I am writing this on the day of yet another announcement about the discovery of unmarked graves at residential schools. Truth is in the air and change is rolling in; the way we work is ready for change too.
Last year we joined the design team charged with the creation of a new Indigenous Training, Education and Employment Centre at the Indigenous Hub, which includes workshops and classrooms for training in construction and to assist in the completion of high school, as well as a children’s daycare and EarlyOn, a centre for parents and kids. Miziwe Biik and the City of Toronto are our clients. The double hurdles of virtual meetings and cultural difference were eased by working with Two Row Architects as our Indigenous design consultant and Miziwe Biik’s consultant artist, Joseph Sagaj; their role was to guide our design, flag areas of sensitivity and to be a bridge across cultures. They have graciously educated us where needed and at times offered hints of information that are just enough to require of us reciprocal curiosity, engagement and self-education.
Clan symbols by Indigenous artist Joseph Sagaj
Typically when working with clients, my “quarterback” style of managing meetings and process has worked well. Both efficiency and diplomacy have a place, but ultimately we have a building to make and that building has a schedule to adhere to. Efficiency calls the plays. Acting as prime consultants, we advise, direct, control and deliver. But that was not our place on this project. Yes, we could advise on technical issues, but we could not ask this client to bend to any “tried-and-true” design process. We were the experts on construction, but the students of Indigenous ways of being and knowing. This change of roles has made me question if the tried-and-true design method is ever appropriate. Just as the benefits of accessible environments accrue to everyone, the practice of listening and learning first suits every project.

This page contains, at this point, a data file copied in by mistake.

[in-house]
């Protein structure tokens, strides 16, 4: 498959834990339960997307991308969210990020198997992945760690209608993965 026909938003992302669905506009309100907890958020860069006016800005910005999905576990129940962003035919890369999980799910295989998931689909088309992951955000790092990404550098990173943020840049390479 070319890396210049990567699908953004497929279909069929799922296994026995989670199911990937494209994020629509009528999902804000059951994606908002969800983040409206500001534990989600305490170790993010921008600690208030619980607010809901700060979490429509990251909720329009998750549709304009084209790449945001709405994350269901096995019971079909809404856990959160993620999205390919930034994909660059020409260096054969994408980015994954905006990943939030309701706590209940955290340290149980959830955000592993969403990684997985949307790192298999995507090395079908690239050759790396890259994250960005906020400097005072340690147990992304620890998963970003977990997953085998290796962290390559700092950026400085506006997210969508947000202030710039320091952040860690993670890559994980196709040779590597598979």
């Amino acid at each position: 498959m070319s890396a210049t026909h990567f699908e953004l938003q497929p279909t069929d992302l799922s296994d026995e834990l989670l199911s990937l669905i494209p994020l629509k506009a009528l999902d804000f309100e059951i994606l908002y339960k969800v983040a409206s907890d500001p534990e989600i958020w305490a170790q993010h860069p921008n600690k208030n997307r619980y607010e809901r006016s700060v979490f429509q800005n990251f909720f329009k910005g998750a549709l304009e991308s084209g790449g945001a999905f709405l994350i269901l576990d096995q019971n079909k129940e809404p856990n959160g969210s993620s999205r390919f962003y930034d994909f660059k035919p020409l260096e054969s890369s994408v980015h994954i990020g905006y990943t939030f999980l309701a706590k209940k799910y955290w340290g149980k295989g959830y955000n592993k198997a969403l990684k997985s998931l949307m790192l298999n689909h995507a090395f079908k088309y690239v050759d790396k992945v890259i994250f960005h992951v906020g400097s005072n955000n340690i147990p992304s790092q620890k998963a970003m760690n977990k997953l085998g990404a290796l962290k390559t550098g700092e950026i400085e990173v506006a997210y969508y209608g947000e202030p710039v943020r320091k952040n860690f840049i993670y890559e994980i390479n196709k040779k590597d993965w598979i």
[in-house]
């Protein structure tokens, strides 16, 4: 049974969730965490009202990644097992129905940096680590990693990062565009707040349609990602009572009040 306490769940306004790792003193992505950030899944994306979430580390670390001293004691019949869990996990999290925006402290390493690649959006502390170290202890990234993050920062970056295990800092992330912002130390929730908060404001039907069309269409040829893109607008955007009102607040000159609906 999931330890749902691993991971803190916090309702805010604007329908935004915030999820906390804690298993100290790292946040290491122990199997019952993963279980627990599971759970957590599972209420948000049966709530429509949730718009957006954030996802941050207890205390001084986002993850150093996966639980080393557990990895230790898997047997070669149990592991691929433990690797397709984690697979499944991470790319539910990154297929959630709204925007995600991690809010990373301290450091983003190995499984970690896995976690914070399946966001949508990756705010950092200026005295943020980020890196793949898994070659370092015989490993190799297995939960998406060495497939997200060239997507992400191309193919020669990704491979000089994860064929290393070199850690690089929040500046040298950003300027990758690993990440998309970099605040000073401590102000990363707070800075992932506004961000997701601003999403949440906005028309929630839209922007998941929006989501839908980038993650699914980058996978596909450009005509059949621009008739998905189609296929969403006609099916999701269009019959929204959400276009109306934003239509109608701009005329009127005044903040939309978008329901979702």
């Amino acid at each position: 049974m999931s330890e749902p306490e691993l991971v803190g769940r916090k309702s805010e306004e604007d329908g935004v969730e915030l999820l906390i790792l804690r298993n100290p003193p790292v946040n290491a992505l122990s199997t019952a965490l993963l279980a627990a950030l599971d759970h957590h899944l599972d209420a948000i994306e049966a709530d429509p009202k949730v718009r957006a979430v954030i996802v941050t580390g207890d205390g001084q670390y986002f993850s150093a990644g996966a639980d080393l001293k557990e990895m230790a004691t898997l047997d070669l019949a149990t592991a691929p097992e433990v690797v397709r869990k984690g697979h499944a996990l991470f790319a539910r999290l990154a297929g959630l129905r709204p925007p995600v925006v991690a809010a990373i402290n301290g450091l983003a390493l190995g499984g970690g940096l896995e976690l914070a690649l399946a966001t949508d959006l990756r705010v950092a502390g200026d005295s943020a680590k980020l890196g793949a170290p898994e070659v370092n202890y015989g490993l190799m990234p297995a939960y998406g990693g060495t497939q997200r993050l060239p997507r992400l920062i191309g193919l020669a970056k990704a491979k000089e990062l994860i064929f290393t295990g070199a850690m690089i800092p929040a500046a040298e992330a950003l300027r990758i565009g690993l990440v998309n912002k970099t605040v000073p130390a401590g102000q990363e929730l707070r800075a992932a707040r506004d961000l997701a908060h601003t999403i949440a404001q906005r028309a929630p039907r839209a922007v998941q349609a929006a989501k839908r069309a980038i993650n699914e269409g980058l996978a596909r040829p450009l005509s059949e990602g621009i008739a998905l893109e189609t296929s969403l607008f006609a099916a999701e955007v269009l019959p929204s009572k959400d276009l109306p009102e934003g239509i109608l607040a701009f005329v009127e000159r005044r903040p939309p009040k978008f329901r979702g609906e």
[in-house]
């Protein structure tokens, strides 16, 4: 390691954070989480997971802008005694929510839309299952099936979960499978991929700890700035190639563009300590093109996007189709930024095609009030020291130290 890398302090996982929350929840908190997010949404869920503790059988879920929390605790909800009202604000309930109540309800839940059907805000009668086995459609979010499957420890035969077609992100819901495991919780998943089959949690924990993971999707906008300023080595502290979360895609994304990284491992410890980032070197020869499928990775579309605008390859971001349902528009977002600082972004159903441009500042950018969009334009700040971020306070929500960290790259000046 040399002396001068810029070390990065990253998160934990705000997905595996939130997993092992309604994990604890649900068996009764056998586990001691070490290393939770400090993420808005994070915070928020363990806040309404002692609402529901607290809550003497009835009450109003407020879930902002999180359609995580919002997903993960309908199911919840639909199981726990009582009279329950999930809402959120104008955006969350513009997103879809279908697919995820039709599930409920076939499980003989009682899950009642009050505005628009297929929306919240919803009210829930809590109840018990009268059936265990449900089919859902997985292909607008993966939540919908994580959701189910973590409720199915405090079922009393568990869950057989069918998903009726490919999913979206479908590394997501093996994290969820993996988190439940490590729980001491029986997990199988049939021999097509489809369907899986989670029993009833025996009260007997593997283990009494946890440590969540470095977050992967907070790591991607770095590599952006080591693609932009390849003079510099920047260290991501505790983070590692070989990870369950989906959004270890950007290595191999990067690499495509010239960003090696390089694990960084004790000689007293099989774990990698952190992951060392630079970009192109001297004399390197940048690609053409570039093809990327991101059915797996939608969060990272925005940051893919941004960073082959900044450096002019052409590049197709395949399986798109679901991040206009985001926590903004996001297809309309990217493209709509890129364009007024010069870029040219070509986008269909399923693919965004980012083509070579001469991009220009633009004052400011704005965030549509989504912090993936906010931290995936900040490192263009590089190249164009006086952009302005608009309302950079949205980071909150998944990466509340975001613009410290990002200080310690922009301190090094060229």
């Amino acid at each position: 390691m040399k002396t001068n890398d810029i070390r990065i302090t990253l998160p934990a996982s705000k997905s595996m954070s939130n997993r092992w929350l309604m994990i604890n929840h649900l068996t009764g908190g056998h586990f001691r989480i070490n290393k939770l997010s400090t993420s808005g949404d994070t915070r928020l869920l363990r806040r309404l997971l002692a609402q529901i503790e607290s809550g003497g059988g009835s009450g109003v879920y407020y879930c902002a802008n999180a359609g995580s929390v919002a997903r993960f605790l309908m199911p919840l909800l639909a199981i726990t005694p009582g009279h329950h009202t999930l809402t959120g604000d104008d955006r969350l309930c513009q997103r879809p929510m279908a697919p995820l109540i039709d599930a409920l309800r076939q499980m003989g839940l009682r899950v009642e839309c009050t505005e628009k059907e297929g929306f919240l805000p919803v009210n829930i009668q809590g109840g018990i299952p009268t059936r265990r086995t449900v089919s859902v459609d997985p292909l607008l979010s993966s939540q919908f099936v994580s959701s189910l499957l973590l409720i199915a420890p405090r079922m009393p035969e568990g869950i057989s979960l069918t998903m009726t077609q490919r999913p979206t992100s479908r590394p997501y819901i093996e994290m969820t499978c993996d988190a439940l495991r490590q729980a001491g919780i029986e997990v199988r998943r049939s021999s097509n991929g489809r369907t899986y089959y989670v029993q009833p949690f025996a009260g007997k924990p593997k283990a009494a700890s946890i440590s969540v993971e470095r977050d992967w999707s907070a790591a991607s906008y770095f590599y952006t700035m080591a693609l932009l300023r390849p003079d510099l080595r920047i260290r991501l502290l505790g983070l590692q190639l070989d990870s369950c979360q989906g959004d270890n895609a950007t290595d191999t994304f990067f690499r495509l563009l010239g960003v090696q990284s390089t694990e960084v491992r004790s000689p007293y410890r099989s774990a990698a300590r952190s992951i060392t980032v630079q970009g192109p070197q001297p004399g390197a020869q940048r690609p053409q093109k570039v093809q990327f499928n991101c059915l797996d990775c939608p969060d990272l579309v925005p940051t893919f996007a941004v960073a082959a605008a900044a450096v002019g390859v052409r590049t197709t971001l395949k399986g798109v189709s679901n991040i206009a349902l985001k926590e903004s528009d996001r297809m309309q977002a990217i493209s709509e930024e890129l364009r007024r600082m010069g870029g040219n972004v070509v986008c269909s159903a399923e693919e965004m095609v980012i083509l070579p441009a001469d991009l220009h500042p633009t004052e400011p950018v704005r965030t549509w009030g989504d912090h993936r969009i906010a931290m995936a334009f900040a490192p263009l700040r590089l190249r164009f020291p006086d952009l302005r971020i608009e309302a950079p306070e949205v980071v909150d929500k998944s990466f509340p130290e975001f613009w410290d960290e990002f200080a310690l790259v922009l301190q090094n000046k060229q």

Early on, we had some design success: a beautiful concept was emerging. However, we had not yet challenged our assumptions ourselves or had our assumptions challenged by our clients. Some months into developing the design, and very close to a deadline, we received a carefully worded letter outlining many aspects of concern about what we had proposed. During early meetings we mistook silence for agreement: a cultural assumption about who leads and how decisions get made. In a timely manner and only once was not the correct answer. Indeed, the process would take more consideration and many more iterations.
We slowed down. We questioned the assumptions of our design process. We heard personal histories about regalia and beaded cradleboards and birchbark scrapings. We were opened up to the potential of clan symbols to foster belonging within a place. We progressed because we got curious when our clients told us that “there isn’t an Indigenous spirit here” and diverged from our usual ways.
During this process, the intangible has had a much greater say: design cannot embody core Indigenous values if spirituality and symbolism are ignored. Connection to land, place, flora and fauna is essential. As designers, our usual role is to represent our client’s brand and vision in built form. When working with cultural symbols, our role is not to represent (or by extension appropriate), but to use our tools to make space for others. In this building, Indigenous artists will be commissioned to craft all cultural representation, for which our building design can only provide the platform.
The process has been much more like a series of conversations rather than meetings; meetings have outcomes whereas conversations cover a lot of ground, sometimes without direction. Better design is made this way. It is carefully woven, integrated and meaningful. And this excites us.